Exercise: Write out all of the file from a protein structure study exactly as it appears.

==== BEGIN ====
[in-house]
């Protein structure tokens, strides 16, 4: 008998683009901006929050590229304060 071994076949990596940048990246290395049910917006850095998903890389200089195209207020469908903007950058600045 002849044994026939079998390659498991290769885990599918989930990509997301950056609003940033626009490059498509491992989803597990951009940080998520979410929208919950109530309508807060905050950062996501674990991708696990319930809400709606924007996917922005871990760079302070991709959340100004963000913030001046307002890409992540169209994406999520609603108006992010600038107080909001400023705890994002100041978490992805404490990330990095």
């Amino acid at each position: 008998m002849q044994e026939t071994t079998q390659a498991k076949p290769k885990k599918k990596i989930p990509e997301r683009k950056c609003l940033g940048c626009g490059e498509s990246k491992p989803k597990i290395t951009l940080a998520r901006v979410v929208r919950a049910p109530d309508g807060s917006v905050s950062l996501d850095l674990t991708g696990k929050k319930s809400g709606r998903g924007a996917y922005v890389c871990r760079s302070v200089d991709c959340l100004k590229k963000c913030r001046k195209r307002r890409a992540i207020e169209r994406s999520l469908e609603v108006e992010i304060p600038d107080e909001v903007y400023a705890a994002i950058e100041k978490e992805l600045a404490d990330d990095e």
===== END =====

[in-house]
């Protein structure tokens, strides 16, 4: 008998683009901006929050590229304060 071994076949990596940048990246290395049910917006850095998903890389200089195209207020469908903007950058600045 002849044994026939079998390659498991290769885990599918989930990509997301950056609003940033626009490059498509491992989803597990951009940080998520979410929208919950109530309508807060905050950062996501674990991708696990319930809400709606924007996917922005871990760079302070991709959340100004963000913030001046307002890409992540169209994406999520609603108006992010600038107080909001400023705890994002100041978490992805404490990330990095």
């Amino acid at each position: 008998m002849q044994e026939t071994t079998q390659a498991k076949p290769k885990k599918k990596i989930p990509e997301r683009k950056c609003l940033g940048c626009g490059e498509s990246k491992p989803k597990i290395t951009l940080a998520r901006v979410v929208r919950a049910p109530d309508g807060s917006v905050s950062l996501d850095l674990t991708g696990k929050k319930s809400g709606r998903g924007a996917y922005v890389c871990r760079s302070v200089d991709c959340l100004k590229k963000c913030r001046k195209r307002r890409a992540i207020e169209r994406s999520l469908e609603v108006e992010i304060p600038d107080e909001v903007y400023a705890a994002i950058e100041k978490e992805l600045a404490d990330d990095e």